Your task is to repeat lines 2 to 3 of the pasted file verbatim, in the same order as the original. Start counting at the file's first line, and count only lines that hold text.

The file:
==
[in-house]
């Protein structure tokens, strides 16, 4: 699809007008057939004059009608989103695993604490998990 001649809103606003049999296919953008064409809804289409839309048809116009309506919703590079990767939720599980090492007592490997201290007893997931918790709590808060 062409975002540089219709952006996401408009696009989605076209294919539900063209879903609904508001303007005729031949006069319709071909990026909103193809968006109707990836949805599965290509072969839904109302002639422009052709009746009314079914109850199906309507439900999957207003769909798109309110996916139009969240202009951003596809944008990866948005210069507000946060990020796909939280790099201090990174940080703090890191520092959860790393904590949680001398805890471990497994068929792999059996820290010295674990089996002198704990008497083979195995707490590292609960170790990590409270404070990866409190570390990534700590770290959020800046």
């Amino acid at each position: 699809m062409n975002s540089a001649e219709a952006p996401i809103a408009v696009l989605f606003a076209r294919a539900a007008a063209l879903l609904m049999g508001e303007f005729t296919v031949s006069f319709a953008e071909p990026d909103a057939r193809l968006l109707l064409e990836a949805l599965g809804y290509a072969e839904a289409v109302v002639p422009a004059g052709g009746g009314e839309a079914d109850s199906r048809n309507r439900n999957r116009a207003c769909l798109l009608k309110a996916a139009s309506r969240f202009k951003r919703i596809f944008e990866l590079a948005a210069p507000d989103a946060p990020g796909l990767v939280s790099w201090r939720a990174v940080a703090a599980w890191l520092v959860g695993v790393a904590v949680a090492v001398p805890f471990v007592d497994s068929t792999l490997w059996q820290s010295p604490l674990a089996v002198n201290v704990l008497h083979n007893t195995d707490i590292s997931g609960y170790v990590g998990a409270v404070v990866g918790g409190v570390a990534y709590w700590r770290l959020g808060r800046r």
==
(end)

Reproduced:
């Protein structure tokens, strides 16, 4: 699809007008057939004059009608989103695993604490998990 001649809103606003049999296919953008064409809804289409839309048809116009309506919703590079990767939720599980090492007592490997201290007893997931918790709590808060 062409975002540089219709952006996401408009696009989605076209294919539900063209879903609904508001303007005729031949006069319709071909990026909103193809968006109707990836949805599965290509072969839904109302002639422009052709009746009314079914109850199906309507439900999957207003769909798109309110996916139009969240202009951003596809944008990866948005210069507000946060990020796909939280790099201090990174940080703090890191520092959860790393904590949680001398805890471990497994068929792999059996820290010295674990089996002198704990008497083979195995707490590292609960170790990590409270404070990866409190570390990534700590770290959020800046």
């Amino acid at each position: 699809m062409n975002s540089a001649e219709a952006p996401i809103a408009v696009l989605f606003a076209r294919a539900a007008a063209l879903l609904m049999g508001e303007f005729t296919v031949s006069f319709a953008e071909p990026d909103a057939r193809l968006l109707l064409e990836a949805l599965g809804y290509a072969e839904a289409v109302v002639p422009a004059g052709g009746g009314e839309a079914d109850s199906r048809n309507r439900n999957r116009a207003c769909l798109l009608k309110a996916a139009s309506r969240f202009k951003r919703i596809f944008e990866l590079a948005a210069p507000d989103a946060p990020g796909l990767v939280s790099w201090r939720a990174v940080a703090a599980w890191l520092v959860g695993v790393a904590v949680a090492v001398p805890f471990v007592d497994s068929t792999l490997w059996q820290s010295p604490l674990a089996v002198n201290v704990l008497h083979n007893t195995d707490i590292s997931g609960y170790v990590g998990a409270v404070v990866g918790g409190v570390a990534y709590w700590r770290l959020g808060r800046r």